Louise Belcourt: New Paintings

New York

Louise Belcourt: HedgeLand Painting # 9 (2009): Oil on canvas. Courtesy the artist and Jeff Bailey Gallery, New York.Louise Belcourt: HedgeLand Painting # 9 (2009): Oil on canvas. Courtesy the artist and Jeff Bailey Gallery, New York.

By Bill Clarke

Louise Belcourt: New Paintings
Jeff Bailey Gallery
February 17 - March 27, 2010

Montreal-born, Brooklyn-based Louise Belcourt’s latest works are a big step forward in her development as a painter. Belcourt’s earlier gouaches on paper are crisp, colourful and clean but, with the move onto canvas and the use of oil paints, she is able to construct greater depths of field and enhance the paintings’ wonderful sense of visual push and pull. Resisting the charm of Belcourt’s work is near to impossible.

As indicated by the title of the series, HedgeLand Paintings (2009), Belcourt didn’t stray too far a-field from the subject matter in her gouaches. Nor has she altered her colour palette of various shades of blue and green, creamy white, and the occasional surprising shots of fire engine red or bright orange. Belcourt paints abstract landscapes but, where her earlier gouaches seem to suggest manicured front lawns or public parks, the new paintings also include more expansive forms that appear to be mountain ranges, lakes and islands. Louise Belcourt: Installation view: Courtesy the artist and Jeff  Bailey Gallery, New York.Louise Belcourt: Installation view: Courtesy the artist and Jeff Bailey Gallery, New York.The HedgeLand Paintings conflate the landscapes of two vastly different locations: the Canadian landscape surrounding the small village of Metis-sur-Mer in Quebec, to where the artist retreats each spring and summer, and the cityscape she surveys from her Brooklyn studio’s windows when she returns to the city in the fall. Knowing this prompts viewers to read the stacked, blocky shapes in Belcourt’s paintings as organic and artificial, simultaneously. An arrangement of cubes in a Belcourt painting could be either a row of shrubs or a row of low-rise apartment buildings.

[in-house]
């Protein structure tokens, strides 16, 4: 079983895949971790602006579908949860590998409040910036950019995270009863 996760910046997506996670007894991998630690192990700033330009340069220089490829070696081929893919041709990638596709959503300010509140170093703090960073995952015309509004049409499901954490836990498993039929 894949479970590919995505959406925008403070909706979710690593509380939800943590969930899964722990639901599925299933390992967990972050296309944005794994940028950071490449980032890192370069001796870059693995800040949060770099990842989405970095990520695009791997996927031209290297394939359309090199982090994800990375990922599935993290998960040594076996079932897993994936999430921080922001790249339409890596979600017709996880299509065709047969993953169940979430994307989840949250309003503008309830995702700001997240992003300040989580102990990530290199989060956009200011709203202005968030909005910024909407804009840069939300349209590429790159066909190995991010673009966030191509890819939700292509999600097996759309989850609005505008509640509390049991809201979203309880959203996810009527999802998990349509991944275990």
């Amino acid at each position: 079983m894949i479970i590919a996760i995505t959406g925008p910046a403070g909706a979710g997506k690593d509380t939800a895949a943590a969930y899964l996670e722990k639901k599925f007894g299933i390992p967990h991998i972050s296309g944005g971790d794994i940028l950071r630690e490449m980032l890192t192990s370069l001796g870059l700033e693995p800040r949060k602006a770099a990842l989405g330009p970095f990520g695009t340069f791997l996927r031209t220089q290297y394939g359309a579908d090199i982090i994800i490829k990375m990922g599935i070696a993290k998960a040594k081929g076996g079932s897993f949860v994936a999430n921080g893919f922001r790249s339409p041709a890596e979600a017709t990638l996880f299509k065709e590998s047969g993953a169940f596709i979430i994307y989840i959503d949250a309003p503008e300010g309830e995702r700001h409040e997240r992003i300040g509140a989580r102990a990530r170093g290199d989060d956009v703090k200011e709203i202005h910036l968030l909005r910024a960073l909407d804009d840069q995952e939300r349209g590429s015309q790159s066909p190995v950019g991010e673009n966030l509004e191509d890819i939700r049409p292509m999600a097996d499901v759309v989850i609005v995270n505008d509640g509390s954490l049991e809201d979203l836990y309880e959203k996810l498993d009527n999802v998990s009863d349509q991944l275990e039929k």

While each of the 12 paintings in the series have something to recommend in them, the HedgeLand Paintings #5 and #9 were the standouts, being the least cluttered. This lent a particular buoyancy to the shapes in these two works. They are also the most successful examples of the artist’s experiments with depth of field mentioned earlier, featuring two vertical rectangular blocks that, in #5, fan out from the centre of the canvas and, in #9, extend into the centre from either side. Both also seem to have a touch of the surreal; a tiny de Chirico figure wouldn’t seem too out of place wandering through one of Belcourt’s richly evocative landscapes.